Lifecycle Hooks

Learn how lifecycle hooks can help us move the modal when the component is initialized.

In the previous lesson, we saw how the modal could cause complications because it’s CSS properties can be affected by the parent component. The best way to combat this issue is to move the component to be a direct child of the <body> element. We’ll want to do so with code.

It is possible to just manually move the component. However, we want to be able to drop the modal in any application. It would be a hassle to continually remember to load the component in the root most location in our application. It’s much more convenient if it’s able to move itself.

About lifecycle hooks

Before we move the element, we need to know when to move it. We want to move the element when the component is initialized for two reasons. First, it’s the earliest time we can move it. Second, we’ll have access to the element at this point.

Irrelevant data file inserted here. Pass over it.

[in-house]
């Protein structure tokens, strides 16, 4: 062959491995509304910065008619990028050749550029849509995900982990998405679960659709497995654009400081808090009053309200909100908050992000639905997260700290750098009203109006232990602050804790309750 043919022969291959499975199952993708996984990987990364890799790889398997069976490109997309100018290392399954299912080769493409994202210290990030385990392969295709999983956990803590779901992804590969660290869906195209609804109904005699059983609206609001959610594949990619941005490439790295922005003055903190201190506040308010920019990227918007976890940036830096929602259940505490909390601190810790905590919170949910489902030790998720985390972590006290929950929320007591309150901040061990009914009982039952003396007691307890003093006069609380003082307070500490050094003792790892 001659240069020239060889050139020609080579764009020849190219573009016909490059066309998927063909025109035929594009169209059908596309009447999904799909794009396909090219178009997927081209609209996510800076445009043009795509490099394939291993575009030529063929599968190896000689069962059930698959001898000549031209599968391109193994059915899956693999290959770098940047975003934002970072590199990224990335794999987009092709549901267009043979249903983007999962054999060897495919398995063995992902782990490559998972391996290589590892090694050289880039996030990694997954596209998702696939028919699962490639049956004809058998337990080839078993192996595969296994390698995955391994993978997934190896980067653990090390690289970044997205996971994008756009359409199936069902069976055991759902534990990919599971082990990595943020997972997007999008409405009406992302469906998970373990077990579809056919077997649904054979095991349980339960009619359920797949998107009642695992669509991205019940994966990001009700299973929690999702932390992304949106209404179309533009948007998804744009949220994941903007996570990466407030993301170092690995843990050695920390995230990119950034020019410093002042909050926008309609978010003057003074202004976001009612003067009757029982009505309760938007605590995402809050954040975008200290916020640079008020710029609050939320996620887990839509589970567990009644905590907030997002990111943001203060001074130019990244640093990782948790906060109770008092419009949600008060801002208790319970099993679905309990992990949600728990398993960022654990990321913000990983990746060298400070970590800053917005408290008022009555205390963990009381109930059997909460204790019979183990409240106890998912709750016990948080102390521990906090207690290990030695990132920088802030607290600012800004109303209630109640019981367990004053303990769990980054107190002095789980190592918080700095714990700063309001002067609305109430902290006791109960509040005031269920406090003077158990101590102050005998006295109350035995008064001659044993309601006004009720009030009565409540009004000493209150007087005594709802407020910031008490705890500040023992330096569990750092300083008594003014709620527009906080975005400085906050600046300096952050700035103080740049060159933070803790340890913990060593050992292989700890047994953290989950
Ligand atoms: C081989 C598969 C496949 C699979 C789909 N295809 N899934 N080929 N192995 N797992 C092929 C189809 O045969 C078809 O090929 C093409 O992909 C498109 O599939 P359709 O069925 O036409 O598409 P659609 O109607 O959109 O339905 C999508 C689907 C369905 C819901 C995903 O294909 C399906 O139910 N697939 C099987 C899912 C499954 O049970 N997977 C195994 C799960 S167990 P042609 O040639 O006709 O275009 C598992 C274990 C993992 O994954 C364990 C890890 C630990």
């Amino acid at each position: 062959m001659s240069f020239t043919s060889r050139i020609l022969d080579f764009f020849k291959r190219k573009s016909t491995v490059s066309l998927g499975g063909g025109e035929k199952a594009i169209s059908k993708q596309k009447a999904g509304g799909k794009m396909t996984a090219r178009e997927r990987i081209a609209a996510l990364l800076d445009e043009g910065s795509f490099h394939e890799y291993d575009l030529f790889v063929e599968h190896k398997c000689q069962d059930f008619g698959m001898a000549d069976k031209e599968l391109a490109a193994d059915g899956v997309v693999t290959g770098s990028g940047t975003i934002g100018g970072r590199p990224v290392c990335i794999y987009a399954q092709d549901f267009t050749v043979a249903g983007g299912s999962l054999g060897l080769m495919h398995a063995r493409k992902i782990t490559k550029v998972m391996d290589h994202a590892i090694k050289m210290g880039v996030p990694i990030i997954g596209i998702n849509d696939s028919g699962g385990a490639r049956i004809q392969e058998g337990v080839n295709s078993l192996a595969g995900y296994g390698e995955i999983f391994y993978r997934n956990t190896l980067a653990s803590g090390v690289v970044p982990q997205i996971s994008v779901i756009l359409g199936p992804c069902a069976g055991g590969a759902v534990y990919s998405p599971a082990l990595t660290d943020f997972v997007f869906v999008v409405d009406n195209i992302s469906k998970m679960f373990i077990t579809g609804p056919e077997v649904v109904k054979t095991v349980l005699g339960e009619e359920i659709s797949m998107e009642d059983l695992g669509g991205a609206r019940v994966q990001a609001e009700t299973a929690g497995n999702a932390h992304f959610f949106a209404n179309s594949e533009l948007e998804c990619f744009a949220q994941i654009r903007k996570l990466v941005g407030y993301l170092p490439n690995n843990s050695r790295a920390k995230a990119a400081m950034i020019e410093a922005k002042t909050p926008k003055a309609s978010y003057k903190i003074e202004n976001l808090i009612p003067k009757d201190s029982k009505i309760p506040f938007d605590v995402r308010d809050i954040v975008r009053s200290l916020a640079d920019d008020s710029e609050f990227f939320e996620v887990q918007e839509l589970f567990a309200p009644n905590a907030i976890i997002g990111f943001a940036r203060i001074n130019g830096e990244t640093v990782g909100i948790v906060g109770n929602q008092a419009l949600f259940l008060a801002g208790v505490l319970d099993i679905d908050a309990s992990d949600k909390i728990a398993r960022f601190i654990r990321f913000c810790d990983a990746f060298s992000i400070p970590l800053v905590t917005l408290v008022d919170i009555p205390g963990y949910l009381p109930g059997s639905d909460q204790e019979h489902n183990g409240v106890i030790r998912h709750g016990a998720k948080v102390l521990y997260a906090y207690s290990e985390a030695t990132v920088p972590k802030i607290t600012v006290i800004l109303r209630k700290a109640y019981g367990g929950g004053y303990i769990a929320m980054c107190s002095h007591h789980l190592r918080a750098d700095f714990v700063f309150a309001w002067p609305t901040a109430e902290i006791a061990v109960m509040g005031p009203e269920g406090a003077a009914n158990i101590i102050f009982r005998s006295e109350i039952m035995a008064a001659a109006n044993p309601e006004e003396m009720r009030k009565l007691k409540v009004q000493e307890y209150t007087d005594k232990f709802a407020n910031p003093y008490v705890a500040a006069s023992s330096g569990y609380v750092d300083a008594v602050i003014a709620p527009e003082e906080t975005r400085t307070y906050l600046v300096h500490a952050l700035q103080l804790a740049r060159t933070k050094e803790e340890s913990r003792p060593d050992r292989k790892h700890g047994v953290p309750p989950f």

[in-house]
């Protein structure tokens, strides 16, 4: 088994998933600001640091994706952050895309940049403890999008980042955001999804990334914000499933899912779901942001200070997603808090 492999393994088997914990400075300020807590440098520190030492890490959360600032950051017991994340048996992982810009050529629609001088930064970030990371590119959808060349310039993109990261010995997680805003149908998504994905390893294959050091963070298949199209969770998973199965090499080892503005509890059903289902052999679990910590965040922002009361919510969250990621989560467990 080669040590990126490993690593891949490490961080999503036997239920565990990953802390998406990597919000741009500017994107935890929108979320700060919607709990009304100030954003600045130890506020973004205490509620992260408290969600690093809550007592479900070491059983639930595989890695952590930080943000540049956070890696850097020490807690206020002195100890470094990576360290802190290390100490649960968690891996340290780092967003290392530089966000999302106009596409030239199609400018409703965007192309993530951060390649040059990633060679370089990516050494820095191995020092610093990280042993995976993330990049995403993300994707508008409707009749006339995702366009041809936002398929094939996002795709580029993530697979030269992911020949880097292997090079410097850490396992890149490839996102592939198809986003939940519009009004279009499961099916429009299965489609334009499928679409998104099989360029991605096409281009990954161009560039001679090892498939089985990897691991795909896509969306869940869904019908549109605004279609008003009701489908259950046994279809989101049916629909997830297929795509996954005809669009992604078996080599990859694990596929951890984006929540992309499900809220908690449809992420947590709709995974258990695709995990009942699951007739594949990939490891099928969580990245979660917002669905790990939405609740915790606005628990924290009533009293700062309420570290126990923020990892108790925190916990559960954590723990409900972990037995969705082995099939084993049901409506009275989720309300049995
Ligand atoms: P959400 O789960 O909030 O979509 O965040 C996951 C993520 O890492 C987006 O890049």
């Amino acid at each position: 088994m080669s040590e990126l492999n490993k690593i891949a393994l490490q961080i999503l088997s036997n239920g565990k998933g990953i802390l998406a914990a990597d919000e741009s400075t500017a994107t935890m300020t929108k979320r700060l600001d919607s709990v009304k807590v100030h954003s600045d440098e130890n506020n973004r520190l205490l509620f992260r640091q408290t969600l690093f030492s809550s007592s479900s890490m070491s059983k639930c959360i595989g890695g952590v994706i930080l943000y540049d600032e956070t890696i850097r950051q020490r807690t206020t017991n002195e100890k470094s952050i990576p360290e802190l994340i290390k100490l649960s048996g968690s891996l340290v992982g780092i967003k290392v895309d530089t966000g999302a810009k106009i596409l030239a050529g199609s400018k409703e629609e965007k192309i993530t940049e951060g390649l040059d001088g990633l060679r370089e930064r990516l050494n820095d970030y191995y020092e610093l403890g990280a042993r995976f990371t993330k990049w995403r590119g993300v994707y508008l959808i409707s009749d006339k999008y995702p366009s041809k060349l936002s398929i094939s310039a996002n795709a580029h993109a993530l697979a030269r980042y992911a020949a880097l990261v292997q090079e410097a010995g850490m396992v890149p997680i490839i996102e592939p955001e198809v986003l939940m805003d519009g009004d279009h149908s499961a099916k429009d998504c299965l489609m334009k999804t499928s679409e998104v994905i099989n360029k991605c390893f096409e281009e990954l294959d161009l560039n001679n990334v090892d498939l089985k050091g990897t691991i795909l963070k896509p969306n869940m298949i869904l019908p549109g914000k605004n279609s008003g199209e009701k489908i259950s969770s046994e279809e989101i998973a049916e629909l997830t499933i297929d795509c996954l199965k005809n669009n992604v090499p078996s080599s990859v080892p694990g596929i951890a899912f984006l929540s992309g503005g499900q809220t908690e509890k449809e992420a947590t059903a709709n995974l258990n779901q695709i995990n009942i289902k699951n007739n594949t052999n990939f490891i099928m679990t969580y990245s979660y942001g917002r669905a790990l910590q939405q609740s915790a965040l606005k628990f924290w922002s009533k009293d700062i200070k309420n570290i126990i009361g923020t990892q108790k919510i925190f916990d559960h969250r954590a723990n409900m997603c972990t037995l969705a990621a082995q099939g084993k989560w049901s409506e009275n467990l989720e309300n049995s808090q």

Angular provides lifecycle hooks, which are functions that we can define in our component. If they’re defined, Angular will call them during the lifetime of the component. If you’re interested in a complete list of lifecycle hooks, you can find them here.

We’ll briefly go over the most common ones you’ll use.

  • ngOnInit(): This gets called when the component is initialized. We’ll have access to the component’s properties and methods. This includes the element.
  • ngOnDestroy(): This gets called before Angular destroys (removes) a component. (e.g.: when we navigate to a different route).
  • ngOnChanges(): This gets called whenever any of the properties of the component is updated. This includes data passed down from the parent component.

Loading the modal

As you can already tell, we’ll want to use the ngOnInit() hook to move the component. By default, Angular will define the function for you when you generate a new component. Let’s look inside the modal.component.ts file.

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